The Chicago School regarded the quantity of money as an instrument of government policy, capable of influencing inflation and business cycles, according to his biography at the Hoover Institution where Friedman served as a research fellow.

Friedman's ideas, which were embraced by President Reagan and U.K. Prime Minister Margaret Thatcher in the 1980s, were considered controversial because of the deep cuts in government spending and the restricted role the government was to play in buffering citizens from economic forces.

The changes brought about by Friedman's economic work represented a departure from the Keyensian economic philosophy, which included generous provisions for the unemployed and wage and price controls.

Overseas, Friedman's work helped shape policies used in Chile and Argentina in the 1970s. His influence raised eyebrows among critics because of the repressive political situations in both countries in that period.

Friedman received his B.A. from Rutgers University in 1932, an M.A. from the University of Chicago the next year. In 1946 he received his Ph.D. from Columbia University.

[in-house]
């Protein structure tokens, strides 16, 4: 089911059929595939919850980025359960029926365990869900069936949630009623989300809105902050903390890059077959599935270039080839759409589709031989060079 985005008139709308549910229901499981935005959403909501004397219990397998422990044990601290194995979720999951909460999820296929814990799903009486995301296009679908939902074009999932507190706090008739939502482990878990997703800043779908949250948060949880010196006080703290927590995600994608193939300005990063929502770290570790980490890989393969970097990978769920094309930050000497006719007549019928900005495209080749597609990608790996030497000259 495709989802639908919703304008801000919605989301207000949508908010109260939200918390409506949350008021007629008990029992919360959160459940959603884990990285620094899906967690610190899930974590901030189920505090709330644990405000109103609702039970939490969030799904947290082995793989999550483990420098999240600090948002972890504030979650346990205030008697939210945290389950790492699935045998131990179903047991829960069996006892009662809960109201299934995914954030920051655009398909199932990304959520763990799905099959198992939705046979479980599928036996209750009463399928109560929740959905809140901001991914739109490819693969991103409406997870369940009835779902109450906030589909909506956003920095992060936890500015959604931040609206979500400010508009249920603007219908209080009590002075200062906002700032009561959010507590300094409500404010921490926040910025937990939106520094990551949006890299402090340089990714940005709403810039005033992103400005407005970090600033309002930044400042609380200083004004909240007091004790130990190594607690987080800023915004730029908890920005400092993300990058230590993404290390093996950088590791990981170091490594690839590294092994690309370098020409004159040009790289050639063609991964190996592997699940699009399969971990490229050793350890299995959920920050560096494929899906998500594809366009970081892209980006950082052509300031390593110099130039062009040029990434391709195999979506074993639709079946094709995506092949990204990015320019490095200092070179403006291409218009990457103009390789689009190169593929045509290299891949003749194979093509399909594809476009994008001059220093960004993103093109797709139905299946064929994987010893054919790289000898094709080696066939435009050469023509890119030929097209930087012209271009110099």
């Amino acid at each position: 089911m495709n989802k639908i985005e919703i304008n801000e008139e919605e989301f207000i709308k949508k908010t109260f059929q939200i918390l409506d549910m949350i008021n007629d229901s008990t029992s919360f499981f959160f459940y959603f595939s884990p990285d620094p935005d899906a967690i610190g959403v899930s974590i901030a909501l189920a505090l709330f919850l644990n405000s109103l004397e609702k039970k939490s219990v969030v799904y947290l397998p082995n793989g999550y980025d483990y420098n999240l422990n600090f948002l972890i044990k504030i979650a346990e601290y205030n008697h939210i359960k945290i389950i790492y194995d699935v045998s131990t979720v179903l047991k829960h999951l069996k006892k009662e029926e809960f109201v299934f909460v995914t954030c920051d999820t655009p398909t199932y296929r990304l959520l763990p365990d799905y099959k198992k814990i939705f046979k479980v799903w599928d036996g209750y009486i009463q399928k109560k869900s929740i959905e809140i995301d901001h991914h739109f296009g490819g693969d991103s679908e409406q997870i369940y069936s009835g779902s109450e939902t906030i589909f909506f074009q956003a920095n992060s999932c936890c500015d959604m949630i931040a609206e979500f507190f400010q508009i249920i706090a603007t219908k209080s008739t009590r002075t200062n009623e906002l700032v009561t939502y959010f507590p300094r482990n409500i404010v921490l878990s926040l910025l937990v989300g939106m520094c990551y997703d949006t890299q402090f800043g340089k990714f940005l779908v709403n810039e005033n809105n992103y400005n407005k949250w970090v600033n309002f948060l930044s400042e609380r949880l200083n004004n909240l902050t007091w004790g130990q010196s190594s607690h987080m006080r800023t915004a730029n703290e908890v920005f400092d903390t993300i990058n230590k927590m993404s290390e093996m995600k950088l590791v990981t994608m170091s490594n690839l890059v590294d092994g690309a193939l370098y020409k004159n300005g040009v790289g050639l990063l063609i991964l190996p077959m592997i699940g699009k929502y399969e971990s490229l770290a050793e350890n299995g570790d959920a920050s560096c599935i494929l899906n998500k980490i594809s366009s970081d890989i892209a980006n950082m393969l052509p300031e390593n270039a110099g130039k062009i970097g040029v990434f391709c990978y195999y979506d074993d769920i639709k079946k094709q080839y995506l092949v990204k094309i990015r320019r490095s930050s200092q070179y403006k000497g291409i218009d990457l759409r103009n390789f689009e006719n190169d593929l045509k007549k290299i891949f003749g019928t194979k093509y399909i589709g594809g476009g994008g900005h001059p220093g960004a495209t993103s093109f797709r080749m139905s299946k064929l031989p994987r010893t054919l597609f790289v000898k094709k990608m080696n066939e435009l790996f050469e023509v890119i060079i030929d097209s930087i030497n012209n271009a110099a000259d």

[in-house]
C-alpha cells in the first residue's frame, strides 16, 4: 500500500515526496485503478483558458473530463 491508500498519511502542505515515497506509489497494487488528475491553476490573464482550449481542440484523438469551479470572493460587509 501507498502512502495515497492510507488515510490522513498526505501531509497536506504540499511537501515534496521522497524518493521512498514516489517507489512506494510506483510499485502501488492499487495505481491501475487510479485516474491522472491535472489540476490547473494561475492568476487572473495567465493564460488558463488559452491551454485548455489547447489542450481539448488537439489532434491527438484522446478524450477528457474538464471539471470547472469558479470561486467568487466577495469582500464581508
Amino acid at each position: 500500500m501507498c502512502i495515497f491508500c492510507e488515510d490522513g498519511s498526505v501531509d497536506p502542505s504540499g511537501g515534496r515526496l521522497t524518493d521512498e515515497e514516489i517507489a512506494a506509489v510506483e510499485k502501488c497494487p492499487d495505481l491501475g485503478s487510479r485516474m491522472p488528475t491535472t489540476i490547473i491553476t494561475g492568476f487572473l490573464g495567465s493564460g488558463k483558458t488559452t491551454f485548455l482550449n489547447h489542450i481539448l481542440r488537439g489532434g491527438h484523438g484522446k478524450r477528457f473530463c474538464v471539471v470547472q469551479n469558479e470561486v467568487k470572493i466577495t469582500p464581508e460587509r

Friedman was born in Brooklyn, NY in 1912 to immigrant parents from a province of what was then the Austria-Hungary Empire.

Source: CNN

Wednesday, November 08, 2006

Donald Rumsfeld resigns as secretary of defence

Or to be more truthful, after losing both houses of Congress in tuesday's midterm election and realizing the prospect of Speaker Pelosi and Majority Leader Reid had become a reality, President Bush decided it was time for Rumsfeld to go. I'd never imagine to see the day Rumsfeld walks out of the oval office with a boot mark on his behind. Bush always seemed to have such a high level of trust and confidence in him, never wavering, never scorning, never doubtful of his abilities. I suppose this can be considered a genuine outreach to the Democrats for a more bipartisan atmosphere. The Donald will be replaced by former director of the CIA Robert Gates, if confirmed by the Senate.

Update to the previous post:
The Montana senate race has been called for Tester (D) which racks the Democratic Senate seat gains to 5. The law says that a recount is possible if the margin is within one quarter of a percent. Montana had 404 084 votes total so 1/4 percent would be 1 010 votes. Tester won the initial count with 2848 votes, so that race is over.

Webb will face a likely recount in Virginia as mentioned before, but the likelyhood of the outcome changing isn't very high. So the Democrats will, if nothing extraordinary happens, take control of the Senate as well with 51-49 seats (technically 50 dems and one independent, Joe Liebermann of Connecticut who lost the primary to Ned Lamont and ran as an independent, but he has announced to realign with the Democrats).

The current House projection is 229 seats for the Democrats and 196 for the Republicans (out of a total of 435), which makes for an impressive 29 seat gain for the dems. 10 races are still undecided and the Republicans will probably win most of these remaining undecided races.